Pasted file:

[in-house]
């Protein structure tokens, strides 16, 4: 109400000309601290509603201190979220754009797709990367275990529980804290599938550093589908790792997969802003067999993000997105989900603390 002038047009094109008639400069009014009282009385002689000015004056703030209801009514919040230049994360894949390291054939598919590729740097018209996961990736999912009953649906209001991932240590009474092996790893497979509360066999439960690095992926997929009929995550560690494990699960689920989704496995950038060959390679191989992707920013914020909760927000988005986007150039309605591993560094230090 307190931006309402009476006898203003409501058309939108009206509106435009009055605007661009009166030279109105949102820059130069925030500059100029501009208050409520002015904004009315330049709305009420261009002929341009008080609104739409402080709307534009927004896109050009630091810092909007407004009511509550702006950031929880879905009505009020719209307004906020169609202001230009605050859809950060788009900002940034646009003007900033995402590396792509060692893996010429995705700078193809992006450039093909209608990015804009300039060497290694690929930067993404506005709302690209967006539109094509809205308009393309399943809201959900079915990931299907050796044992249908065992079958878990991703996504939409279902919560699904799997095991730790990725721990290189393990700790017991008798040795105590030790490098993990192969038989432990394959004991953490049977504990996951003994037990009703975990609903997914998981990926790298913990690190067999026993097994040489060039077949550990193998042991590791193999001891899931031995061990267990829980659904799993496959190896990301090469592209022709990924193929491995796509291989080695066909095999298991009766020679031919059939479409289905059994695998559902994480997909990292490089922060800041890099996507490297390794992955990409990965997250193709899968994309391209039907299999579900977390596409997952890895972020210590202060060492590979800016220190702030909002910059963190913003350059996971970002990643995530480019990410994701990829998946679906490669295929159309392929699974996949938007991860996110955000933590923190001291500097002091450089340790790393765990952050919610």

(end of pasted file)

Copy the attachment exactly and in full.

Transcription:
[in-house]
């Protein structure tokens, strides 16, 4: 109400000309601290509603201190979220754009797709990367275990529980804290599938550093589908790792997969802003067999993000997105989900603390 002038047009094109008639400069009014009282009385002689000015004056703030209801009514919040230049994360894949390291054939598919590729740097018209996961990736999912009953649906209001991932240590009474092996790893497979509360066999439960690095992926997929009929995550560690494990699960689920989704496995950038060959390679191989992707920013914020909760927000988005986007150039309605591993560094230090 307190931006309402009476006898203003409501058309939108009206509106435009009055605007661009009166030279109105949102820059130069925030500059100029501009208050409520002015904004009315330049709305009420261009002929341009008080609104739409402080709307534009927004896109050009630091810092909007407004009511509550702006950031929880879905009505009020719209307004906020169609202001230009605050859809950060788009900002940034646009003007900033995402590396792509060692893996010429995705700078193809992006450039093909209608990015804009300039060497290694690929930067993404506005709302690209967006539109094509809205308009393309399943809201959900079915990931299907050796044992249908065992079958878990991703996504939409279902919560699904799997095991730790990725721990290189393990700790017991008798040795105590030790490098993990192969038989432990394959004991953490049977504990996951003994037990009703975990609903997914998981990926790298913990690190067999026993097994040489060039077949550990193998042991590791193999001891899931031995061990267990829980659904799993496959190896990301090469592209022709990924193929491995796509291989080695066909095999298991009766020679031919059939479409289905059994695998559902994480997909990292490089922060800041890099996507490297390794992955990409990965997250193709899968994309391209039907299999579900977390596409997952890895972020210590202060060492590979800016220190702030909002910059963190913003350059996971970002990643995530480019990410994701990829998946679906490669295929159309392929699974996949938007991860996110955000933590923190001291500097002091450089340790790393765990952050919610």